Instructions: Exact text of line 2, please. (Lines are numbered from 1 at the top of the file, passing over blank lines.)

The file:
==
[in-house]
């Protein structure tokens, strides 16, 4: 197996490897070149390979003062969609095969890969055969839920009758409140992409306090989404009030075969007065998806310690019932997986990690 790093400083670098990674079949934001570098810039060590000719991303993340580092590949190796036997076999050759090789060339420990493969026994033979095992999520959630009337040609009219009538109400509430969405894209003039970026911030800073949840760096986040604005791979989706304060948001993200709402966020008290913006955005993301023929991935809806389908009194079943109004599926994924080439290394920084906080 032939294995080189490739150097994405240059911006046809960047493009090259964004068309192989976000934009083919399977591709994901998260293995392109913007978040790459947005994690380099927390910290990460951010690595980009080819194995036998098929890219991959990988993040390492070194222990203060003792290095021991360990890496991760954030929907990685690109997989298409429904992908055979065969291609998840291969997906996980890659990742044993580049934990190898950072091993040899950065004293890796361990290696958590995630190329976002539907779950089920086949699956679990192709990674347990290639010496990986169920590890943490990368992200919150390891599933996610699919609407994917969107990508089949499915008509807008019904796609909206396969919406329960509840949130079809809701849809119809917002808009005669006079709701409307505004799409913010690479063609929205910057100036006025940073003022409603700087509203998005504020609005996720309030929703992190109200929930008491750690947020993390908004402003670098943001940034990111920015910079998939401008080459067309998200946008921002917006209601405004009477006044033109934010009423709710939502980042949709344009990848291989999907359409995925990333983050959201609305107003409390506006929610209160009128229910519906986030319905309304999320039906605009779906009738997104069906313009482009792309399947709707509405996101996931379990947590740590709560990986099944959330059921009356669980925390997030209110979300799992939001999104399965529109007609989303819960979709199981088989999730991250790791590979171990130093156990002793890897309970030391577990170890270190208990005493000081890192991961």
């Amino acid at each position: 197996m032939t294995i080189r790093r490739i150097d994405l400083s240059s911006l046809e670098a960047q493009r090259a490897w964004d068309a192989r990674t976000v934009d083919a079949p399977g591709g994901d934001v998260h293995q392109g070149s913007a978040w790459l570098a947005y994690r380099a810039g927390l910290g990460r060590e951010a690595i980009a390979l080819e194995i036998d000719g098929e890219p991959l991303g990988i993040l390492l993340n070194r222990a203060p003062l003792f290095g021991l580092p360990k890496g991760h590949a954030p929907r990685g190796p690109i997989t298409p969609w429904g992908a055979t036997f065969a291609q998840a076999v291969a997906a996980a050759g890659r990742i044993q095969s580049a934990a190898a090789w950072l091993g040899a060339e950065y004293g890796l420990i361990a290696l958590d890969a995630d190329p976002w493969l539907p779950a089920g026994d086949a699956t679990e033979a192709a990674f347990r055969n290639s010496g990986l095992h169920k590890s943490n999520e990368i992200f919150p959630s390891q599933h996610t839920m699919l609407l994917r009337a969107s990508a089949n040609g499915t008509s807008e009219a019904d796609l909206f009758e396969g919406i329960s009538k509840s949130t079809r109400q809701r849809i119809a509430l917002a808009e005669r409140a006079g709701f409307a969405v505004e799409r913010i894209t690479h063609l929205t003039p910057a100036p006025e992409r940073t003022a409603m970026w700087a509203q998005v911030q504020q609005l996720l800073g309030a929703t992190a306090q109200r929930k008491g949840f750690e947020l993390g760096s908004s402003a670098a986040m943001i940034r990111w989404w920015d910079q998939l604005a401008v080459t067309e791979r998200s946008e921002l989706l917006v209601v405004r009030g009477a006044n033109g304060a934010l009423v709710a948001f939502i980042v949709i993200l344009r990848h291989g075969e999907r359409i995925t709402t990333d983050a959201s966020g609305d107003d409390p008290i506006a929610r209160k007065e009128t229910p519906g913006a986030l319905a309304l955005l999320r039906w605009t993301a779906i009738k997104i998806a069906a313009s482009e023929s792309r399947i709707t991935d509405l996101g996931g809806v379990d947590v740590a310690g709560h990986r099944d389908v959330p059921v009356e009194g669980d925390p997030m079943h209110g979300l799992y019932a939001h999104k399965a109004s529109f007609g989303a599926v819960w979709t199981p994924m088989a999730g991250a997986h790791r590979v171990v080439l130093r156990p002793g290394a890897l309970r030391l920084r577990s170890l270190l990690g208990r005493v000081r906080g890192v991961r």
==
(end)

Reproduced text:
């Protein structure tokens, strides 16, 4: 197996490897070149390979003062969609095969890969055969839920009758409140992409306090989404009030075969007065998806310690019932997986990690 790093400083670098990674079949934001570098810039060590000719991303993340580092590949190796036997076999050759090789060339420990493969026994033979095992999520959630009337040609009219009538109400509430969405894209003039970026911030800073949840760096986040604005791979989706304060948001993200709402966020008290913006955005993301023929991935809806389908009194079943109004599926994924080439290394920084906080 032939294995080189490739150097994405240059911006046809960047493009090259964004068309192989976000934009083919399977591709994901998260293995392109913007978040790459947005994690380099927390910290990460951010690595980009080819194995036998098929890219991959990988993040390492070194222990203060003792290095021991360990890496991760954030929907990685690109997989298409429904992908055979065969291609998840291969997906996980890659990742044993580049934990190898950072091993040899950065004293890796361990290696958590995630190329976002539907779950089920086949699956679990192709990674347990290639010496990986169920590890943490990368992200919150390891599933996610699919609407994917969107990508089949499915008509807008019904796609909206396969919406329960509840949130079809809701849809119809917002808009005669006079709701409307505004799409913010690479063609929205910057100036006025940073003022409603700087509203998005504020609005996720309030929703992190109200929930008491750690947020993390908004402003670098943001940034990111920015910079998939401008080459067309998200946008921002917006209601405004009477006044033109934010009423709710939502980042949709344009990848291989999907359409995925990333983050959201609305107003409390506006929610209160009128229910519906986030319905309304999320039906605009779906009738997104069906313009482009792309399947709707509405996101996931379990947590740590709560990986099944959330059921009356669980925390997030209110979300799992939001999104399965529109007609989303819960979709199981088989999730991250790791590979171990130093156990002793890897309970030391577990170890270190208990005493000081890192991961």